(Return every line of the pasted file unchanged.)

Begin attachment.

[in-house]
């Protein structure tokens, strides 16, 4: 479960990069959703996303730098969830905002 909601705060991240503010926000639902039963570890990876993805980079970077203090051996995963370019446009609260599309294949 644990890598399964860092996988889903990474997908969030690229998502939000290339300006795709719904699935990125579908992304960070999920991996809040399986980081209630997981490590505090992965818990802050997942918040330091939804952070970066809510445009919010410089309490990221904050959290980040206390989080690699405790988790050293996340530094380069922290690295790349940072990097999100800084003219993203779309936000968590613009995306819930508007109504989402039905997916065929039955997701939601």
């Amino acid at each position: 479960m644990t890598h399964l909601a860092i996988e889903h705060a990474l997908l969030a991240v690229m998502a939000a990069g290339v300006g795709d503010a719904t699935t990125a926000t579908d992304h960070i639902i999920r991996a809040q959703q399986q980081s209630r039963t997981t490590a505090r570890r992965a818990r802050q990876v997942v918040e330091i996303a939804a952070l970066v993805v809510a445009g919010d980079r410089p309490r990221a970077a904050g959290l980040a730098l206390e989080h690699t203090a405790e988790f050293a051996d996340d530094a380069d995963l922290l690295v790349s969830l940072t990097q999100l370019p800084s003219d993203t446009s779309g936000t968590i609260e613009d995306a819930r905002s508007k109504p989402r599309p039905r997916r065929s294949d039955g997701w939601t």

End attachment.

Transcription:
[in-house]
């Protein structure tokens, strides 16, 4: 479960990069959703996303730098969830905002 909601705060991240503010926000639902039963570890990876993805980079970077203090051996995963370019446009609260599309294949 644990890598399964860092996988889903990474997908969030690229998502939000290339300006795709719904699935990125579908992304960070999920991996809040399986980081209630997981490590505090992965818990802050997942918040330091939804952070970066809510445009919010410089309490990221904050959290980040206390989080690699405790988790050293996340530094380069922290690295790349940072990097999100800084003219993203779309936000968590613009995306819930508007109504989402039905997916065929039955997701939601």
């Amino acid at each position: 479960m644990t890598h399964l909601a860092i996988e889903h705060a990474l997908l969030a991240v690229m998502a939000a990069g290339v300006g795709d503010a719904t699935t990125a926000t579908d992304h960070i639902i999920r991996a809040q959703q399986q980081s209630r039963t997981t490590a505090r570890r992965a818990r802050q990876v997942v918040e330091i996303a939804a952070l970066v993805v809510a445009g919010d980079r410089p309490r990221a970077a904050g959290l980040a730098l206390e989080h690699t203090a405790e988790f050293a051996d996340d530094a380069d995963l922290l690295v790349s969830l940072t990097q999100l370019p800084s003219d993203t446009s779309g936000t968590i609260e613009d995306a819930r905002s508007k109504p989402r599309p039905r997916r065929s294949d039955g997701w939601t």